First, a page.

Many of those reading this will agree that the term “senile” has taken on a negative connotation in recent years. A lack of understanding and sensitivity to the challenges of aging have led to an improper use of the word making it sound like a slur on someone’s mental capacity, instead of a true health condition.

A better question is what is the relationship between dementia and Alzheimer’s? People often mistakenly think that dementia is just another name for Alzheimer’s disease, when it’s actually a variety of medical conditions and illnesses that impair a person’s cognitive health. Alzheimer’s disease is one specific type of dementia, but there are others with the most recognizable being Parkinson’s. Unfortunately, Alzheimer’s accounts for about 70 percent of dementia cases.

Dementia is best treated when caught early, so identifying early symptoms in elderly relatives during the holidays can be helpful in getting them treatment. Some early signs include mood changes and anxiety. Difficulty moving and memory loss could also be signs of early dementia. It is common for a person with early dementia to experience apathy, depression or anxiety. These symptoms are directly linked to memory loss, with those living with dementia being unable to process certain emotions. Holidays can be a frustrating time for those living with dementia, since they rely on routine and a sense of familiarity. Avoid arguing with them over points, reminding yourself that their anger comes from a frustration they cannot control.

Other symptoms of dementia include forgetfulness, limited social skills, and thinking abilities so impaired that it interferes with daily functioning. They will have difficulty communicating or finding the words they want to use. Other surprising early signs of dementia may include a big change in the kinds of foods they crave–especially a newfound preference for sweets. New criminal behaviors such as stealing or trespassing may be an early sign of dementia. A decrease in walking speed can precede any cognitive symptoms of Alzheimer’s. New research suggests a buildup of a specific protein in the brain may be to blame. Those pieces of protein form the hallmark plaques thought to spur Alzheimer’s-related damage in the brain.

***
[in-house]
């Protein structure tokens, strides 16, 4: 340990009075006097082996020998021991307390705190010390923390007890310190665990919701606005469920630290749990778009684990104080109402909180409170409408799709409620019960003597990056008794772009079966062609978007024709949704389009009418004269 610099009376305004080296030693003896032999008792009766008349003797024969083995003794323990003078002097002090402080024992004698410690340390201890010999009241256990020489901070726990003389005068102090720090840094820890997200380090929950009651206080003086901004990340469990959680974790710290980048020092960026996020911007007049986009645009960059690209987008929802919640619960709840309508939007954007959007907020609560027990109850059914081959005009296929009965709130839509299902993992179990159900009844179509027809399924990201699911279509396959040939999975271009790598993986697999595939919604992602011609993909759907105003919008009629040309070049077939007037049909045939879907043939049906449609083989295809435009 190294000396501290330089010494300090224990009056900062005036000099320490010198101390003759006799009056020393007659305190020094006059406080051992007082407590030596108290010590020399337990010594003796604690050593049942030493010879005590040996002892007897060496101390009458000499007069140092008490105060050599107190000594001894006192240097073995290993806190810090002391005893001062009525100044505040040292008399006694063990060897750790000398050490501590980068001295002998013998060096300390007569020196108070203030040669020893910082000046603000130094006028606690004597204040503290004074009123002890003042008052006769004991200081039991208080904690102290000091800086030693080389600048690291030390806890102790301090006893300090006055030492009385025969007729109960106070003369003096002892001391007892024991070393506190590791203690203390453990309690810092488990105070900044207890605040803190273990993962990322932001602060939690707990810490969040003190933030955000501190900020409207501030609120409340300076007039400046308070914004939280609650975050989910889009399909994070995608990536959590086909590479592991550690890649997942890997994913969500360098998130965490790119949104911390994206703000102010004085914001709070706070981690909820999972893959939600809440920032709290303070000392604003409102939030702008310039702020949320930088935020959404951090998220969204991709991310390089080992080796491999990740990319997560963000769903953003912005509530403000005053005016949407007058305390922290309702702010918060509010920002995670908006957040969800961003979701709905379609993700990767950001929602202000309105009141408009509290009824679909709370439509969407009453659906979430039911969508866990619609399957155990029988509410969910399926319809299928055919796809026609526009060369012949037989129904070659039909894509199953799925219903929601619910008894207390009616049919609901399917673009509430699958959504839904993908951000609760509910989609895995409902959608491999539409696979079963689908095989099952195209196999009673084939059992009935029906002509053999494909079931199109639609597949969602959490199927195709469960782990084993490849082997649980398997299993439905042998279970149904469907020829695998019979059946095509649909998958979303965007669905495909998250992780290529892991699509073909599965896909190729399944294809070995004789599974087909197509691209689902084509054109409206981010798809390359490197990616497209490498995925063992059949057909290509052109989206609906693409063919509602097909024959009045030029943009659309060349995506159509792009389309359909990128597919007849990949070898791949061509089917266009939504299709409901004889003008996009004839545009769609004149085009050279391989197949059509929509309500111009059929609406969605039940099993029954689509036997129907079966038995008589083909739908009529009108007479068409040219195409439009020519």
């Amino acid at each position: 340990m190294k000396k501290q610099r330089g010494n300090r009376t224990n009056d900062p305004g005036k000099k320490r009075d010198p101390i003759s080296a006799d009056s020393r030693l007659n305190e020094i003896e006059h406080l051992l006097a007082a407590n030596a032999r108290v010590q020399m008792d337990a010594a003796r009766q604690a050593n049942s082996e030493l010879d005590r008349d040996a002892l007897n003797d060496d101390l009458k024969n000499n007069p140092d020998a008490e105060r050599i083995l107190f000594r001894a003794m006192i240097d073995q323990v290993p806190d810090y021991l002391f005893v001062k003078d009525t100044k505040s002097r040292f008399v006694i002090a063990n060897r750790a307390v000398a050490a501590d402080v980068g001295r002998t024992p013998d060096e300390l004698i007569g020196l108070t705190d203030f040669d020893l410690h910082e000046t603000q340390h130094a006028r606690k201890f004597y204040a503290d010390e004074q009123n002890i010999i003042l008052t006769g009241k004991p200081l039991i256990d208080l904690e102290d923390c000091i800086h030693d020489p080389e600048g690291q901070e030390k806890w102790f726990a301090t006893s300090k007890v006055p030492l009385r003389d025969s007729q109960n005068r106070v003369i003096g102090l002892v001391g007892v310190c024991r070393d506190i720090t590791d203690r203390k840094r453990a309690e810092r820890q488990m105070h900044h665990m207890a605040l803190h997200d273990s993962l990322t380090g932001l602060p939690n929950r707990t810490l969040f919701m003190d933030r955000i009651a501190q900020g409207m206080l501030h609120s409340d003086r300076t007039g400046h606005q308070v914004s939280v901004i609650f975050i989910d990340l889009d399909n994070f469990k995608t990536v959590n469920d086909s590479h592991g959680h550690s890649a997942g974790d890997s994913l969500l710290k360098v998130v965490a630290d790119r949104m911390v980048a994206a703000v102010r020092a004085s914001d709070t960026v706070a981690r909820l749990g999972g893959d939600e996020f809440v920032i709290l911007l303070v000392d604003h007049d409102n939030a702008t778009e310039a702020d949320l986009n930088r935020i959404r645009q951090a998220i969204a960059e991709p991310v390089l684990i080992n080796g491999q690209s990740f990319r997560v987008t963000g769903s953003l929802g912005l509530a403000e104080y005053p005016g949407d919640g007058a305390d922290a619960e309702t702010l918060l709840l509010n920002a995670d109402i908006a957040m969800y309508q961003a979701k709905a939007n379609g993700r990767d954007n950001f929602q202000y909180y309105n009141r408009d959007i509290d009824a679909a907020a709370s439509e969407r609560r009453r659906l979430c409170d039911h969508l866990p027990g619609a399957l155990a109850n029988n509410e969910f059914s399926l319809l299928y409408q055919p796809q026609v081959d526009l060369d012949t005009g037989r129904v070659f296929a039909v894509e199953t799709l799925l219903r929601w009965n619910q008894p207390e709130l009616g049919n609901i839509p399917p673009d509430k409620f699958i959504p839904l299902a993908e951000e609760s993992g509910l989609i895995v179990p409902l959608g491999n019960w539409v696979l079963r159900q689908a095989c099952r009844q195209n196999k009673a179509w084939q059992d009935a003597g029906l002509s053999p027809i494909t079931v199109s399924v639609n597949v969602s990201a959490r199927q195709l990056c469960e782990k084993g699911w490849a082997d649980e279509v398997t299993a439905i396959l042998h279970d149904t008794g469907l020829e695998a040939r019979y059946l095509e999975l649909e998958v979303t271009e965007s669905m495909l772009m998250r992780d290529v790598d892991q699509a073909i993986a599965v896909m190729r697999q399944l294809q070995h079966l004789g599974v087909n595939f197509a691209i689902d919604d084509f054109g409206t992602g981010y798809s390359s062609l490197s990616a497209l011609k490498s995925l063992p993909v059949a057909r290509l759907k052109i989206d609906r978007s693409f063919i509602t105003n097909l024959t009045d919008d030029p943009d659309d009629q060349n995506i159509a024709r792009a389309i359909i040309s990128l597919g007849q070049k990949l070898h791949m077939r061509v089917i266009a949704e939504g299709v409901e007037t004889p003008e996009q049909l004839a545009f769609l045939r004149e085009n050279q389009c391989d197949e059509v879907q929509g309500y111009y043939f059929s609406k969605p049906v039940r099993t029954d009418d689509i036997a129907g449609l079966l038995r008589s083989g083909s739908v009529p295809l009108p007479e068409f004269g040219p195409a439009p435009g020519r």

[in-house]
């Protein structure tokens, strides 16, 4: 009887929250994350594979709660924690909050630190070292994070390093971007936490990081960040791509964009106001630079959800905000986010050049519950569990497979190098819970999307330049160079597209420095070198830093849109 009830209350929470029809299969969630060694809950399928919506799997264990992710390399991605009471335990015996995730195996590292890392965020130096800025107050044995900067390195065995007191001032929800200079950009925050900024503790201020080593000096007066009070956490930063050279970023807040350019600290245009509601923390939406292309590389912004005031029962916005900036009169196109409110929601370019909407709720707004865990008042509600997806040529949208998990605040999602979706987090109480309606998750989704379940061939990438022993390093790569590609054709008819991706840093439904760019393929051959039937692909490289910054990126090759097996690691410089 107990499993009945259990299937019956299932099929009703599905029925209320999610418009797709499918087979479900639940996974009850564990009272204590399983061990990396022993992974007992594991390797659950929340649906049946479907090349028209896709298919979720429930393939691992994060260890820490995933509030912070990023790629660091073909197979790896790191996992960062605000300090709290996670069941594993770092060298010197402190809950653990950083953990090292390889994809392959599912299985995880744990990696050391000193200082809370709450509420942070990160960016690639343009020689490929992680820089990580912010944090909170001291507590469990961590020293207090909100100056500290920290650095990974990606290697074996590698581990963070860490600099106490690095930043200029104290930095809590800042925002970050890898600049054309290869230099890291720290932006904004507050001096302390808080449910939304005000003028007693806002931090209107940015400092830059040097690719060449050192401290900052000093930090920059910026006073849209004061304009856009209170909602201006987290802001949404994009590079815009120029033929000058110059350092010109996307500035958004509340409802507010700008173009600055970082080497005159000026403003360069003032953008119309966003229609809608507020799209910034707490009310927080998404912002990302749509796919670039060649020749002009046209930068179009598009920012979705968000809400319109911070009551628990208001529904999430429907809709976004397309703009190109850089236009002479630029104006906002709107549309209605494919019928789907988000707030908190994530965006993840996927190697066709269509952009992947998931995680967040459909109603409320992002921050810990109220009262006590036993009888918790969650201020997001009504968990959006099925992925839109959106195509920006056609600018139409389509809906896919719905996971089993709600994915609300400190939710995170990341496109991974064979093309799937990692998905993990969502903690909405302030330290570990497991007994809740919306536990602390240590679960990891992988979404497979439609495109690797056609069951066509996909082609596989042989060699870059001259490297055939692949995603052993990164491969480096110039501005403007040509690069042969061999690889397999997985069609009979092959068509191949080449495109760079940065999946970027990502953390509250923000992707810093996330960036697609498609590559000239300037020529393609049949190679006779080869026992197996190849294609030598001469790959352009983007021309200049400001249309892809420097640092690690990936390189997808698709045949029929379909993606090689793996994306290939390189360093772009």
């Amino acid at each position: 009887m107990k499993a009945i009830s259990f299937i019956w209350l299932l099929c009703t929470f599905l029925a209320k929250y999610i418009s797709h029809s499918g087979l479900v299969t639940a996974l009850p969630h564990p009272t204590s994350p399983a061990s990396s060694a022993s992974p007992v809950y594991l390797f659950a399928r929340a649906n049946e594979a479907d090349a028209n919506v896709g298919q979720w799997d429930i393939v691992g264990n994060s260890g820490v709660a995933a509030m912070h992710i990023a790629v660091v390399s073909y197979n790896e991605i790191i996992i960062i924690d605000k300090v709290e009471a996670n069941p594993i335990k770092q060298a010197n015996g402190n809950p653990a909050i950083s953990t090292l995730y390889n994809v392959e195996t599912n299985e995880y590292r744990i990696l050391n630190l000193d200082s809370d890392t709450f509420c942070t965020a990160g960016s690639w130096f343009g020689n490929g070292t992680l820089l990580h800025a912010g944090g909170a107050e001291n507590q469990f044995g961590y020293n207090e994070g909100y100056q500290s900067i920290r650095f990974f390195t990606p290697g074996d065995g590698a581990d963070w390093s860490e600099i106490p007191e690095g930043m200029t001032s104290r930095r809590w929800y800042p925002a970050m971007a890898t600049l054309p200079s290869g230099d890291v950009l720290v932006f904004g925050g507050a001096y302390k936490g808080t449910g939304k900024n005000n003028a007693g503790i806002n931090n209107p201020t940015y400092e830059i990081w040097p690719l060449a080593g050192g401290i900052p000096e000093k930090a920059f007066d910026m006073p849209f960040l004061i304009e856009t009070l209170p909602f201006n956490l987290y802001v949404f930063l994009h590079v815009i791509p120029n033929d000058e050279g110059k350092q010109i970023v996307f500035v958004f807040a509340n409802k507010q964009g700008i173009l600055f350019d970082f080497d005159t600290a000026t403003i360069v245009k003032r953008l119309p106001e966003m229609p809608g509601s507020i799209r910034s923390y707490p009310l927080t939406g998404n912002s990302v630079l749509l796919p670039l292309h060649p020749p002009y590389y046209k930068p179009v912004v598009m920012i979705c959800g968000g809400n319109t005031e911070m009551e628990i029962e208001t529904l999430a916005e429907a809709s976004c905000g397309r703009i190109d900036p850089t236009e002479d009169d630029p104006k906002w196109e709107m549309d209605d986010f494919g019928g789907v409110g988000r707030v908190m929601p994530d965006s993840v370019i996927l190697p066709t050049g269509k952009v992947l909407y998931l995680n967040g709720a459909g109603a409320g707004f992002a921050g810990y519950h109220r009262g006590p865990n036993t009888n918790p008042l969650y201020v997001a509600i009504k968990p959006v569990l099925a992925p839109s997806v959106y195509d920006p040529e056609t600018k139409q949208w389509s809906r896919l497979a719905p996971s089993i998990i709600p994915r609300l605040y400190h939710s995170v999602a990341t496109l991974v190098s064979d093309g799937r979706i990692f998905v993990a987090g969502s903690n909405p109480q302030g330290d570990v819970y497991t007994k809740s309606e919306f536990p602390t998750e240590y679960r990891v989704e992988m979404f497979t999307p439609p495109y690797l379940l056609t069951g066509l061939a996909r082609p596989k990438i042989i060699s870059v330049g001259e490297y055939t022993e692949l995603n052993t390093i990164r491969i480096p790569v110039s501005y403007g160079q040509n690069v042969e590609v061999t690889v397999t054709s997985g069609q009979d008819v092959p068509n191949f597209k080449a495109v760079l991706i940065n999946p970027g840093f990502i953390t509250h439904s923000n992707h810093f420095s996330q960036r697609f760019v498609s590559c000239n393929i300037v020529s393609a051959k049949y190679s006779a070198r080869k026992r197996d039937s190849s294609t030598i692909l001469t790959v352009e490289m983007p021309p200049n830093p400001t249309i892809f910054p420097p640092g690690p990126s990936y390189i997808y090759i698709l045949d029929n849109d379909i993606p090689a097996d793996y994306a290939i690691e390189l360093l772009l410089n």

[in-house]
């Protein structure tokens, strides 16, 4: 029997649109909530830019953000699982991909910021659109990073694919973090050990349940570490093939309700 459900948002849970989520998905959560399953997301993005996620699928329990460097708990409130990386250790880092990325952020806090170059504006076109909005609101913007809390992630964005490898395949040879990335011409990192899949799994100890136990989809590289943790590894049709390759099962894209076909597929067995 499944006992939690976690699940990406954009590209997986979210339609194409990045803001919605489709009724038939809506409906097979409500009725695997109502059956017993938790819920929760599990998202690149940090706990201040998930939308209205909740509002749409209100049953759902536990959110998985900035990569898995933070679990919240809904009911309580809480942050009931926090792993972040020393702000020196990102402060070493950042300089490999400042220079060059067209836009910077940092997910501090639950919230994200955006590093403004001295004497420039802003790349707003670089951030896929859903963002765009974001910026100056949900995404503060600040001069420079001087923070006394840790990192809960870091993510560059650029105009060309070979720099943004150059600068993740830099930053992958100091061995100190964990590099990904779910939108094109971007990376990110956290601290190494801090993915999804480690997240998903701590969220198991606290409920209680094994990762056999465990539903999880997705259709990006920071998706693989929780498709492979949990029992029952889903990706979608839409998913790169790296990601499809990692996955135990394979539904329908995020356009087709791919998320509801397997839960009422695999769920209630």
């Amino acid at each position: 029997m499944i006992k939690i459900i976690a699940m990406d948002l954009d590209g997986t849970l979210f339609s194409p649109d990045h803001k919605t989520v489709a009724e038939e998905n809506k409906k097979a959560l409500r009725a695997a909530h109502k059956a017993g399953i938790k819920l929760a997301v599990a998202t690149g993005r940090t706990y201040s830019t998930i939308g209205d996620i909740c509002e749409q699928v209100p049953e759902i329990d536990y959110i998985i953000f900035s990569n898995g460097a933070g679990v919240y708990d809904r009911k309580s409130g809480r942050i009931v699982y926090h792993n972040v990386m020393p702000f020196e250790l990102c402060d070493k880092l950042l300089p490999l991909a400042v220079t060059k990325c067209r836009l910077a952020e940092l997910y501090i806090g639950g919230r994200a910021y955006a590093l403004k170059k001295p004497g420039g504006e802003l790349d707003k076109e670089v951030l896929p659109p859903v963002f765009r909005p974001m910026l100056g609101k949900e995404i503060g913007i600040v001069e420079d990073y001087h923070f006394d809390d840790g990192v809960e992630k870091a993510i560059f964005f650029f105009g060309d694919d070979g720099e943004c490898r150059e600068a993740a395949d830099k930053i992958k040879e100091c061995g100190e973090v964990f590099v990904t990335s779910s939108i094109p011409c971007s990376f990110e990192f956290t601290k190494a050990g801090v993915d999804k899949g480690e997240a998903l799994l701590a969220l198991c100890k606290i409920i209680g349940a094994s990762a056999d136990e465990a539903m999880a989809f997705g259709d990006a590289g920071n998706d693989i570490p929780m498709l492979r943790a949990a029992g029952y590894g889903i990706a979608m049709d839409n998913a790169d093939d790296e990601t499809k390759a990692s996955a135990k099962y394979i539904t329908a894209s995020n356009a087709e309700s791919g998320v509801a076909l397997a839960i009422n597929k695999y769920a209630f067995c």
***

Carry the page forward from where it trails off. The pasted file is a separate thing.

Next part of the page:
Research has revealed certain risk factors for dementia. Naturally, some of these are not controllable, such as age. The older you get, the greater your risk of developing dementia, although it is not a normal part of aging. And it can occur in younger people. Having a family history of dementia does increase the odds, but many with this positive family history never develop symptoms, while others without this history do.